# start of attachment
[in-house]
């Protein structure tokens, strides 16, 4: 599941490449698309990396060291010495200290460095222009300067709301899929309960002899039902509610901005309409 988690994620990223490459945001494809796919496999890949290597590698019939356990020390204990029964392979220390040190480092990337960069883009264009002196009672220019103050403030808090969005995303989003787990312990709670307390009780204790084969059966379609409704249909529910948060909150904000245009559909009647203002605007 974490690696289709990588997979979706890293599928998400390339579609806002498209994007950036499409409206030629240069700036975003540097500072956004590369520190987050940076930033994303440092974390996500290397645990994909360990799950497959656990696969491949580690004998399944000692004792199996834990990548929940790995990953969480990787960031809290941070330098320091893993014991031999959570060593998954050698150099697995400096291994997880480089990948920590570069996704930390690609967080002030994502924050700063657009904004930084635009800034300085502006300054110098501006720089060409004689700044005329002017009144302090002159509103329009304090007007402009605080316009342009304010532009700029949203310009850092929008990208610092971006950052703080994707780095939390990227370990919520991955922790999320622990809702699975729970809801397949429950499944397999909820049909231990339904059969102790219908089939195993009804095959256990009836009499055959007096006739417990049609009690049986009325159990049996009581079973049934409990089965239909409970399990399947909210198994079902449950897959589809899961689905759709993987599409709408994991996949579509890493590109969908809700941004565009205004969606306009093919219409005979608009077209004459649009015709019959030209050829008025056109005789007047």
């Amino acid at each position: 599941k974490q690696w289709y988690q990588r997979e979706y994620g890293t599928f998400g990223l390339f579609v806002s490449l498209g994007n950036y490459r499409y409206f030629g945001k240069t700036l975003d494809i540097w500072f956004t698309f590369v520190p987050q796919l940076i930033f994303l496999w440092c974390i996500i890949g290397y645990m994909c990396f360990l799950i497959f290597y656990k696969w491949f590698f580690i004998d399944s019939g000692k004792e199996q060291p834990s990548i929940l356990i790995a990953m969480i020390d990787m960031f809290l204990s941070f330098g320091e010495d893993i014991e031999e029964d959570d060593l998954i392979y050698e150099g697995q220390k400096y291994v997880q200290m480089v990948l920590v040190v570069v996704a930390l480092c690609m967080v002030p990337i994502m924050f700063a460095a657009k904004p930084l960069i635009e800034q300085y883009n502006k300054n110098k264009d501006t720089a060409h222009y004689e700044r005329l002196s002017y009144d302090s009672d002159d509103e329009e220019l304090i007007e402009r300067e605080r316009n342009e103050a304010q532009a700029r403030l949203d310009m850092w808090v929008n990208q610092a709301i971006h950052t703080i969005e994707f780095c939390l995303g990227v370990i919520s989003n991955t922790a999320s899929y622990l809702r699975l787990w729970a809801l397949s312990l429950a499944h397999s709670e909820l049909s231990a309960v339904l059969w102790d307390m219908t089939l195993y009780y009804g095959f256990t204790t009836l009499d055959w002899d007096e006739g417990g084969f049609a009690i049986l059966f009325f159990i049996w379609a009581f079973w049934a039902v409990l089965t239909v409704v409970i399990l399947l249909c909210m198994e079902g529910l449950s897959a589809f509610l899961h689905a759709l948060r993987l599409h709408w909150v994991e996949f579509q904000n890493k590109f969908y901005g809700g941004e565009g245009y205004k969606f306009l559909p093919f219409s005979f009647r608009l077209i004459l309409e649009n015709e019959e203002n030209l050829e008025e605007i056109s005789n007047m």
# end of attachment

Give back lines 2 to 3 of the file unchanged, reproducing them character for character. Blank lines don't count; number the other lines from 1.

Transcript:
């Protein structure tokens, strides 16, 4: 599941490449698309990396060291010495200290460095222009300067709301899929309960002899039902509610901005309409 988690994620990223490459945001494809796919496999890949290597590698019939356990020390204990029964392979220390040190480092990337960069883009264009002196009672220019103050403030808090969005995303989003787990312990709670307390009780204790084969059966379609409704249909529910948060909150904000245009559909009647203002605007 974490690696289709990588997979979706890293599928998400390339579609806002498209994007950036499409409206030629240069700036975003540097500072956004590369520190987050940076930033994303440092974390996500290397645990994909360990799950497959656990696969491949580690004998399944000692004792199996834990990548929940790995990953969480990787960031809290941070330098320091893993014991031999959570060593998954050698150099697995400096291994997880480089990948920590570069996704930390690609967080002030994502924050700063657009904004930084635009800034300085502006300054110098501006720089060409004689700044005329002017009144302090002159509103329009304090007007402009605080316009342009304010532009700029949203310009850092929008990208610092971006950052703080994707780095939390990227370990919520991955922790999320622990809702699975729970809801397949429950499944397999909820049909231990339904059969102790219908089939195993009804095959256990009836009499055959007096006739417990049609009690049986009325159990049996009581079973049934409990089965239909409970399990399947909210198994079902449950897959589809899961689905759709993987599409709408994991996949579509890493590109969908809700941004565009205004969606306009093919219409005979608009077209004459649009015709019959030209050829008025056109005789007047």
């Amino acid at each position: 599941k974490q690696w289709y988690q990588r997979e979706y994620g890293t599928f998400g990223l390339f579609v806002s490449l498209g994007n950036y490459r499409y409206f030629g945001k240069t700036l975003d494809i540097w500072f956004t698309f590369v520190p987050q796919l940076i930033f994303l496999w440092c974390i996500i890949g290397y645990m994909c990396f360990l799950i497959f290597y656990k696969w491949f590698f580690i004998d399944s019939g000692k004792e199996q060291p834990s990548i929940l356990i790995a990953m969480i020390d990787m960031f809290l204990s941070f330098g320091e010495d893993i014991e031999e029964d959570d060593l998954i392979y050698e150099g697995q220390k400096y291994v997880q200290m480089v990948l920590v040190v570069v996704a930390l480092c690609m967080v002030p990337i994502m924050f700063a460095a657009k904004p930084l960069i635009e800034q300085y883009n502006k300054n110098k264009d501006t720089a060409h222009y004689e700044r005329l002196s002017y009144d302090s009672d002159d509103e329009e220019l304090i007007e402009r300067e605080r316009n342009e103050a304010q532009a700029r403030l949203d310009m850092w808090v929008n990208q610092a709301i971006h950052t703080i969005e994707f780095c939390l995303g990227v370990i919520s989003n991955t922790a999320s899929y622990l809702r699975l787990w729970a809801l397949s312990l429950a499944h397999s709670e909820l049909s231990a309960v339904l059969w102790d307390m219908t089939l195993y009780y009804g095959f256990t204790t009836l009499d055959w002899d007096e006739g417990g084969f049609a009690i049986l059966f009325f159990i049996w379609a009581f079973w049934a039902v409990l089965t239909v409704v409970i399990l399947l249909c909210m198994e079902g529910l449950s897959a589809f509610l899961h689905a759709l948060r993987l599409h709408w909150v994991e996949f579509q904000n890493k590109f969908y901005g809700g941004e565009g245009y205004k969606f306009l559909p093919f219409s005979f009647r608009l077209i004459l309409e649009n015709e019959e203002n030209l050829e008025e605007i056109s005789n007047m």